Fantasia 2015: ‘Synchronicity’s’ obtuse storytelling and excellent visuals make for a mixed bag

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Synchronicity
Directed by Jacob Gentry
Written by Jacon Gentry and Alex Orr
2015, USA

Shadows abound, pierced with swaths of light cut to ribbons by venetian blinds. Odd, angular futurist architecture juts into the sky, illuminated by spotlights from passing flying vehicles. There are fans slowly rotating everywhere. This is the future, after all. There must be fans. If nothing else, Synchronicity cuts an interesting shape, a quasi-dystopian future that seems devoid of affection, warmth. Taken purely on visuals, Synchronicity is top-notch. The problem, then, lies in storytelling.

Synchronicity presents a twisted, tangled pretzel of a narrative, a classic time travel thriller that loops back on itself multiple times, placing the audience in danger of crossed eyes. Narratives this complex have been attempted before, but where Synchronicity falters is how it conveys the narrative. The complex story is made more head-spinning than advisable by some unclear storytelling, making an otherwise good sci-fi thriller into a more baffling experience than it should be.

Our protagonist is Jim Beal (Chad McKnight), a young scientist working on a time travel experiment. Of course, his time machine requires an expensive lump of Mcguffonium, requiring him to get in bed with shady industrialist Klas Meisner (Michael Ironside). At the same time, Jim meets Abby (Brianne Davis), a beguiling woman who seems like a keen ally for Jim. But Jim seems wary of Abby’s advances, and his suspicions lead him down a winding path.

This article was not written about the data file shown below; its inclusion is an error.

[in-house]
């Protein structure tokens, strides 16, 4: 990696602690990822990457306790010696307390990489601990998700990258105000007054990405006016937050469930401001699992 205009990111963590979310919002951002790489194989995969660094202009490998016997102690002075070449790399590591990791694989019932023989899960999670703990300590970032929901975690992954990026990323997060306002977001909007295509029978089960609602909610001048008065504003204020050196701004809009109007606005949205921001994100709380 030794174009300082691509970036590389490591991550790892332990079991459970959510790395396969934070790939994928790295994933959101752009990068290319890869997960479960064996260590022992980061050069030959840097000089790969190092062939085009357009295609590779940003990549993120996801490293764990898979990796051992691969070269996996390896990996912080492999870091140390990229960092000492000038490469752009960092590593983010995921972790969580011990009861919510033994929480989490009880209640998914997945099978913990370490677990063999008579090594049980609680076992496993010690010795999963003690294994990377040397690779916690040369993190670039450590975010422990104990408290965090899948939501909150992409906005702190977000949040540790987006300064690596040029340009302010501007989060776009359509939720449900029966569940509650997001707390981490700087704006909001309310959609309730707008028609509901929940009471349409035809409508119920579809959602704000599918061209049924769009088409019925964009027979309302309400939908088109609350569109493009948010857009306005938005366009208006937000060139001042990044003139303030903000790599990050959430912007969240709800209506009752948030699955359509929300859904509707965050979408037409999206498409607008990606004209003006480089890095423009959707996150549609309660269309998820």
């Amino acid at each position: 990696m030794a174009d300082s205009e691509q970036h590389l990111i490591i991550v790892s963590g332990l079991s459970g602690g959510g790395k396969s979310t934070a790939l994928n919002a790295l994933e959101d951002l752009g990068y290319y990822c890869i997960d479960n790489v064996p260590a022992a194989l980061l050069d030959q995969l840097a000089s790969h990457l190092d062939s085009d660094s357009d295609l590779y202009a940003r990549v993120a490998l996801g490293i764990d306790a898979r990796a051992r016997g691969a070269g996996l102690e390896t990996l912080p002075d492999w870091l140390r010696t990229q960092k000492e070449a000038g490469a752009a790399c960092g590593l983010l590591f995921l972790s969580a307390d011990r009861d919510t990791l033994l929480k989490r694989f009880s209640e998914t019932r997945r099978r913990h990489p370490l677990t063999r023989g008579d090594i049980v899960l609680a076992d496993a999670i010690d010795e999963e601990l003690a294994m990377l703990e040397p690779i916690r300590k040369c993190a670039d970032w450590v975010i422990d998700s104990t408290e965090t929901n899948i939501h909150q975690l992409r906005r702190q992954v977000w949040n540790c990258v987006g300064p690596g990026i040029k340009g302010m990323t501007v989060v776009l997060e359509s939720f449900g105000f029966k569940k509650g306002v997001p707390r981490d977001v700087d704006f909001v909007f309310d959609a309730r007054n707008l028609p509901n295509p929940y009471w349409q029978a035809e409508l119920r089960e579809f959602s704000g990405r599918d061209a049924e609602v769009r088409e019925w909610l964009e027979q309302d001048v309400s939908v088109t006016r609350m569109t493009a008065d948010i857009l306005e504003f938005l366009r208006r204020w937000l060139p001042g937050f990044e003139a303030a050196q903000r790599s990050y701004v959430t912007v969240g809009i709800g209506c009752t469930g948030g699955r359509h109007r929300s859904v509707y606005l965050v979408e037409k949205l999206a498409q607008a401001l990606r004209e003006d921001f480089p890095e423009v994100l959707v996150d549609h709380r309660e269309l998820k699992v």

Synchronicity insert

As previously mentioned, Synchronicity‘s strongest quality is its visuals. The production designers were able to craft a convincing and engrossing futuristic landscape on what must have been a relatively small budget using some well placed CGI backdrops, lighting, and excellent location scouting. The most obvious influence is Blade Runner, minus the infusion of Asian style. Ben Lovett’s excellent score, which also channels Vangelis’ Blade Runner synth tracks a bit too hard at times, additionally provides Synchronicity with a moody, trance-like soundscape.

However, problems arise when Synchronicity fills the world its created with a story. Like most time travel thrillers, Synchronicity is complicated, a mind-bender in the classic sense that challenges the audience to keep up with a story full to bursting with time travel shenanigans. But the film often leaves the viewer confused with vague, confusing explanations of major plot points and turns. Of course, there’s more than enough room for films that challenge their audience with a narrative that has to be untangled and teased out through discussion and multiple viewings. But Synchronicity seems too unwilling to slow down and help the viewer make some sense of all this on their first viewing, which may lead to many leaving the theater more confused and frustrated than satisfied.

In terms of characters, the film does fine. AJ Bowen does what he does best, playing a likeable and sometimes comedic role as one of Jim’s fellow scientists. Chad McKnight, burdened with the most intense role in the film, holds up well, walking the line between an everyman grappling with some self-destructive and occasionally misogynistic tendencies and a full-on obsessive. Brianne Davis, while initially comes across as a stock femme fatale/mysterious dream-girl, slowly brings out more depth as the film goes on, presenting a much more realized character by the end. Michael Ironside, bless him, is in classic form, speaking in an intimidating rumble and being altogether imposing and scary. It isn’t a complex role, but he pulls it off with gusto.

Synchronicity is a somewhat hard film to judge on first viewing. The visuals are grade-a, but the storytelling leaves something to be desired, making an already complicated plot harder to follow by being too obtuse and vague. Perhaps with repeat viewings Synchronicity will untangle itself, but simply viewed once, it feels as frustrating and vague an experience as a rewarding one.

– Thomas O’Connor

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